One development of note: The series’ lead writer, David Gaider, left BioWare last month. Gaider has been at BioWare for a long time, all the way back to Baldur’s Gate 2: Shadows of Amn. It’s hard to say what to make of it: a fresh lead may turn out to be a boon for the series as much as we’re sure Gaider’s experience with the universe will be missed.
The Elder Scrolls
The announcement of the next Elder Scrolls could happen as soon as this year’s E3. We haven’t heard anything, but it’s a reasonable prediction.
Last year, Bethesda surprised us with Fallout 4 seven years after it developed Fallout 3. When we get to E3 this year, it’ll have been about six years since Skyrim released. It’s about time for a countdown clock and teaser with swelling choral music, isn’t it? Seems probable. If not this year, we expect a new single-player Elder Scrolls to be announced before the end of 2017. If Bethesda follows its Fallout strategy, it’ll be playable within a few months after being revealed, too.
With Fallout 4 DLC still on the way, it’s too early to speculate much about a sequel. We do know that, if given the chance, Obsidian would be up for taking another crack at the series. It makes plenty of sense for Bethesda to have Obsidian build another in-between game like New Vegas while it works on whatever Fallout 5 is going to look like, so fingers crossed for that.
Square Enix seems set on eventually porting the entire Final Fantasy back catalogue to every platform available, including the PC, which is fine by us (although we’d prefer if they didn’t make them so ugly. New games aren’t quite a sure thing, but we’ve seen a few signs that a PC release is likely for Final Fantasy XV. And the Final Fantasy VII remake is coming to PS4 first, but a multi-platform release seems inevitable, especially as Square Enix works more with western technology. Kingdom Hearts 3 is using Unreal Engine 4, after all.
The big question is when these games will come out. We look forward to playing Final Fantasy XV in 2030, and the Final Fantasy VII remake shortly after.
Mass Effect: Andromeda will supposedly release before the end of the year. We tend toward skepticism when it comes to release dates announced as far out as this one—lots of games announced for the ‘holiday’ release window get pushed into February of the next year—but EA often hits deadlines. There have been a few exceptions recently, though: Battlefield Hardline was originally meant to release in 2014, but ended up coming out last year, and Need for Speed was recently delayed on PC.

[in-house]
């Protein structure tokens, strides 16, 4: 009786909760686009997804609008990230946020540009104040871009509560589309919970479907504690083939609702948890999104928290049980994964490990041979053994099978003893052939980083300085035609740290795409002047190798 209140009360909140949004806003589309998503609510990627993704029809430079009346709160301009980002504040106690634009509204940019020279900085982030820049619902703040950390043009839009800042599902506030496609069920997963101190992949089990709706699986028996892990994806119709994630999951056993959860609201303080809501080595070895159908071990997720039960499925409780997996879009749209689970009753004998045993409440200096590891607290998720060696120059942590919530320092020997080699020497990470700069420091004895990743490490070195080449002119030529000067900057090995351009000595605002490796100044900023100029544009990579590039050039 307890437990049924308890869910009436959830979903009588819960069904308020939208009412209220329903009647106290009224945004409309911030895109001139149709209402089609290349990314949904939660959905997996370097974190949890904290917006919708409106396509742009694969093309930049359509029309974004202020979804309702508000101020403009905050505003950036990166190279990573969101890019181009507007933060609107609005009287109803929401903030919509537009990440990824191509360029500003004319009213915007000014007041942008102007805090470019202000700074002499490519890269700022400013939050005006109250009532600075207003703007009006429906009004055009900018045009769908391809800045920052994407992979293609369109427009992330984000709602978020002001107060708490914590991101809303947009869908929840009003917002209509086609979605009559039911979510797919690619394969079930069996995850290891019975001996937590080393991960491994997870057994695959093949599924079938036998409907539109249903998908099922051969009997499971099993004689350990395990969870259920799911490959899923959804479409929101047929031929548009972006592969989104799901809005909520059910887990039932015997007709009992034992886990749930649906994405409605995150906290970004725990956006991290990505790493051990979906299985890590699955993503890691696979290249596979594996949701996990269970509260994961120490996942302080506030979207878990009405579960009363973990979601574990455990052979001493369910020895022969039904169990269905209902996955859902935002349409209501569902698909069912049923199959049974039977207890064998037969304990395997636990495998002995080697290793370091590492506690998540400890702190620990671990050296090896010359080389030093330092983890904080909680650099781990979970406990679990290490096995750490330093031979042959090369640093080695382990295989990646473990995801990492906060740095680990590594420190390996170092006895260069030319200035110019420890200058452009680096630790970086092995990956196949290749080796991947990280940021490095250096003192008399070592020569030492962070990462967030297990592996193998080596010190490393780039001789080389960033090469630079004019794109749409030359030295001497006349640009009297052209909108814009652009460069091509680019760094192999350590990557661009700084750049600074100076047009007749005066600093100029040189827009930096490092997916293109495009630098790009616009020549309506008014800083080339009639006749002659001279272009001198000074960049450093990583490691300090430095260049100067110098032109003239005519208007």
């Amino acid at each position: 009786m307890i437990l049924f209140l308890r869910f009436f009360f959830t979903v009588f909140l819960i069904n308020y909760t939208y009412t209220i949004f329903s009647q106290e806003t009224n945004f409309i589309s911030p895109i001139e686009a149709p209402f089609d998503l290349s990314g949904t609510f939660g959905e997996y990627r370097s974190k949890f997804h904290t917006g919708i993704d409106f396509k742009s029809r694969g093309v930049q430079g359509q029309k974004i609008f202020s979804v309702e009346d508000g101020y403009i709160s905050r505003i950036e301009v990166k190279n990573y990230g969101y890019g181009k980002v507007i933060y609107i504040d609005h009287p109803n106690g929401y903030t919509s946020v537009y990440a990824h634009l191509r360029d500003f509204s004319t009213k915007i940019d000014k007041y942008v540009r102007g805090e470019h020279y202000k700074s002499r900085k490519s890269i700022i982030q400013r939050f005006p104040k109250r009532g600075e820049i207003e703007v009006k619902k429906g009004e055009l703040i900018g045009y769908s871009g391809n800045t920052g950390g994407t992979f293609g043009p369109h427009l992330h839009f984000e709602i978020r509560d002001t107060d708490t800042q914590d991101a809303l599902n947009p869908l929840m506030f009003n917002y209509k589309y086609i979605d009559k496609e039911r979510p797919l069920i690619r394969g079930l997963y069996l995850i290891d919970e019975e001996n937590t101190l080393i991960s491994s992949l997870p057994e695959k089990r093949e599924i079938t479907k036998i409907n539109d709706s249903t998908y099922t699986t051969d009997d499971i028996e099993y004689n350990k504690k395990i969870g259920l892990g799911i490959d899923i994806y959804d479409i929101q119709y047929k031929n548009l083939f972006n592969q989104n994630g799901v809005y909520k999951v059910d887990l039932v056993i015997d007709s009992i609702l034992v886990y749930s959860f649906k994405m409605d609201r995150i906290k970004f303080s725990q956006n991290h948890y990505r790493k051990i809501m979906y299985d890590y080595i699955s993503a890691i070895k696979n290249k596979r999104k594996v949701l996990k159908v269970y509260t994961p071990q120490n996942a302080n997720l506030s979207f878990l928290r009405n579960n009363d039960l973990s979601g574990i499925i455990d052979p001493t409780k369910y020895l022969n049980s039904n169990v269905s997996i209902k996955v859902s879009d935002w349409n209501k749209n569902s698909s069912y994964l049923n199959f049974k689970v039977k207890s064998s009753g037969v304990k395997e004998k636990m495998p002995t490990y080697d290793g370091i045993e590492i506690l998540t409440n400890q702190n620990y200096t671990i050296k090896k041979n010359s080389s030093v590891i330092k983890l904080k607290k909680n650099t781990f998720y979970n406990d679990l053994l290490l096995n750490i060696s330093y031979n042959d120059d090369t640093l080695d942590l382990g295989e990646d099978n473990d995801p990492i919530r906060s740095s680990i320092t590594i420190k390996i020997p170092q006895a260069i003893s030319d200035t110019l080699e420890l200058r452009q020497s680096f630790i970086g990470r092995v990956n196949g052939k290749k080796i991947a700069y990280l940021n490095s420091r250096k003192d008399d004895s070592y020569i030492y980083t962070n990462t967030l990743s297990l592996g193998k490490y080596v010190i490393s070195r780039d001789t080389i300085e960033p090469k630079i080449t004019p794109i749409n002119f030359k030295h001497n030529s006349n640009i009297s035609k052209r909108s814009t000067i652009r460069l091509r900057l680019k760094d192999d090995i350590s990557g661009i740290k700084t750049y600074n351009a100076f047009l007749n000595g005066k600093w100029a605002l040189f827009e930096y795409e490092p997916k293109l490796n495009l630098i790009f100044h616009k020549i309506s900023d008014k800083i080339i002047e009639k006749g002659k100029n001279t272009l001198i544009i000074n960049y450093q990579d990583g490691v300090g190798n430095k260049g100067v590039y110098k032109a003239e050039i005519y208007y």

Whether or not it makes it out this year, it’s happening, and so far we know that it’s taking us to the Andromeda galaxy and may involve settlement building. During last year’s E3, we pored over the trailer and rumors to suss out any other details we could, and there’s quite a bit there. We expect to see a lot more at this year’s E3, followed by a marketing blitz if it’s really meant to be out around December.
In other Mass Effect news, a few days ago we got confirmation that Andromeda’s lead writer, Chris Schlerf, has left BioWare to work at Bungie. We imagine that much of the story is already in place, so we’re not sure it’s any cause for concern. We do wonder still what’s next after Andromeda, though it’d be shocking if it weren’t the start of another trilogy, given that save game transfers are such a core part of the original trilogy. The heck are they going to call the sequel, though? Mass Effect: Andromeda 2? Mass Effect: Aquarius Dwarf Galaxy? Andromeda 2: A Mass Effect Story?
Geralt’s trilogy is over with The Witcher 3, but that doesn’t mean CD Projekt isn’t going to return to the universe. “The franchise will continue,” according to CD Projekt Red CEO Adam Kicinski. For the next year, CD Projekt has said it’s focusing on support and expansions for The Witcher 3, though we also heard that it has a bigger team working on Cyberpunk. Our guess is that we’ll be playing Cyberpunk 2077 in the winter of 2017, a nice round 60 years before it takes place, and then start hearing about The Witcher again in 2018.
On the next page, shooters and strategy games…